Factors like lack of finance and talents have been the bane of the SME industry for ages. However, certain initiatives are now being launched in the UAE in an attempt to solve these issues. A TIS report.
The SME industry has always been at a disadvantage, when it comes to basic elements that contribute to growth and success of enterprises. Time and again, there have been various discussions regarding the plight of these small businesses that contribute so significantly to the gross domestic product of the UAE economy and yet continue to remain on the fringes. Experts keep harping on two primary areas that need immediate addressing for SMEs to become competitive: talent and funding.
Challenges of funding
There are numerous instances of SMEs being forced to close owing to lack of capital. Take for example the case of Mohamed Nassar, the founder and managing partner of WMS Metal Industries. Nasser founded WMS in 2007. He took the company from a start-up to a company listed in Dubai SME 100 and winner of The Big Project’s 2011 Green Building Project of the Year. But Nassar’s journey had not been easy. It was a bumpy ride to success. His first business closed in about six months.
Nassar says that he did receive trade credit from a local bank, but this support was not been a consistent one. “When you’re dealing with local banks in tough times, as they were in 2008, the consistency of support can be very poor. We had facilities that were valid for 90 days. Then, on the 59th day, I get a call from my banker saying that they had changed their terms. The facility was now valid for only 60 days. I had recourse to anything at that time, and yet I had to close my position with the bank within 24 hours. It had been quite a struggle those days,” he recalls.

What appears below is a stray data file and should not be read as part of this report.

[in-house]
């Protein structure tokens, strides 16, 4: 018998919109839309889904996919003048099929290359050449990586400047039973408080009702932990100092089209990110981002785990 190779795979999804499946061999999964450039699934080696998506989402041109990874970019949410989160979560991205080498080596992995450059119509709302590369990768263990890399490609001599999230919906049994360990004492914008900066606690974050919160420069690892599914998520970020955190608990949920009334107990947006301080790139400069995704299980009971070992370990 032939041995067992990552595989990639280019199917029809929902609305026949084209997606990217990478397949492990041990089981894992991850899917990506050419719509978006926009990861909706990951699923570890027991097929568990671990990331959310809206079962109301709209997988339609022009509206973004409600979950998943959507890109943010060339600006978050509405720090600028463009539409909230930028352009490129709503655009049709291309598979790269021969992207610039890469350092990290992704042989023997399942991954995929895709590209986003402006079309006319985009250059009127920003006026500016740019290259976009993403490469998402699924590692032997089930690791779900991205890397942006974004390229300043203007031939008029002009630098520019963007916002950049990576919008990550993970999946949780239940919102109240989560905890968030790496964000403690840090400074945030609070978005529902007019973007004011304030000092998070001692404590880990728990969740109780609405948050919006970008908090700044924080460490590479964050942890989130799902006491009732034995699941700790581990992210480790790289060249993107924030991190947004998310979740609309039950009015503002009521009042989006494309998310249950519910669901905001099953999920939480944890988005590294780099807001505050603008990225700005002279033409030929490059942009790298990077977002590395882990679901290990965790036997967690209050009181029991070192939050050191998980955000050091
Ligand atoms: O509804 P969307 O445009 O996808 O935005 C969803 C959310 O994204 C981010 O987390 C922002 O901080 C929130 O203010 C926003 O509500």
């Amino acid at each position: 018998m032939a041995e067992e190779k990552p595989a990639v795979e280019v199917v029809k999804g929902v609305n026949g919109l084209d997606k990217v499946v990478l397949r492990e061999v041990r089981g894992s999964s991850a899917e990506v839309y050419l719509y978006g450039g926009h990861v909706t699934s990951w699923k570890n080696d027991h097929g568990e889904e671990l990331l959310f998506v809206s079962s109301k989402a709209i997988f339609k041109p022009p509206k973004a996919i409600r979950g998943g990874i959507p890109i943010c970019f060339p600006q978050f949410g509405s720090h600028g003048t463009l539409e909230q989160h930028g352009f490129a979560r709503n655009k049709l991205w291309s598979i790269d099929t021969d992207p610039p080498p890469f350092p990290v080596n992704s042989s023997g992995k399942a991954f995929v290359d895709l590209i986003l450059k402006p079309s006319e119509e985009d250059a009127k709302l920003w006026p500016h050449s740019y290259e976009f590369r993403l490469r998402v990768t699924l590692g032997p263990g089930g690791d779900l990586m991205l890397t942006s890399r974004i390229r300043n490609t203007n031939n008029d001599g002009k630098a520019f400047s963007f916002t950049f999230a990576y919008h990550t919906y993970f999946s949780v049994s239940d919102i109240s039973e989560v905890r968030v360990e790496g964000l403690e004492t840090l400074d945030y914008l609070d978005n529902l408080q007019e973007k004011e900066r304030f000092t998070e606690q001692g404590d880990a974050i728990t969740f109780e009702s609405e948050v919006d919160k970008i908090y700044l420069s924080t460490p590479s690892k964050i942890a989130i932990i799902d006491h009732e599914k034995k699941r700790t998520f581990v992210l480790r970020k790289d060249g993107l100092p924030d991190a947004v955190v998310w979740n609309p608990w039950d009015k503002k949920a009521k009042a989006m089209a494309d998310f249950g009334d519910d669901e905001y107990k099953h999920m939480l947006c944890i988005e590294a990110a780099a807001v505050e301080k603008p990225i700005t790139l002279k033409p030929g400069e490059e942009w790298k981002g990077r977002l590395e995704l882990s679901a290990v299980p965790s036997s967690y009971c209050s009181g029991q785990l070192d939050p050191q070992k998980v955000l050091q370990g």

Nassar’s second business WMS Metal Industries has seen better days. After three years of operation he is expanding, but he owes this success purely to innovative solutions.
Nigel Sillitoe, CEO of Insight Discovery, explains why the small businesses go through messy situations, especially at times like today when there is hardly any confidence in the market. He says: “More fundamentally, entrepreneurs in the UAE are usually expatriates, with strong links to other countries. In the event that their businesses falter, they often leave for good. In fact, given the absence of a modern bankruptcy law, they may face imprisonment if they stay. Potential financiers know this, and often see commercial ideas of merit as being far too risky.”
A recent panel discussion on SMEs, organised by Insight Discovery offered in Dubai, drew attention to some of major problems faced by this segment of the industry. According to Edward Rodericks, co-chairman, Envestors MENA, an angel investment and corporate finance company, among numerous challenges that SMEs face, those that are in the business of offering services find borrowing extremely difficult, as they hardly own any hard assets that can be offered as security. Their second challenge is the cost of funding. Sometimes the rates are punitive, he adds.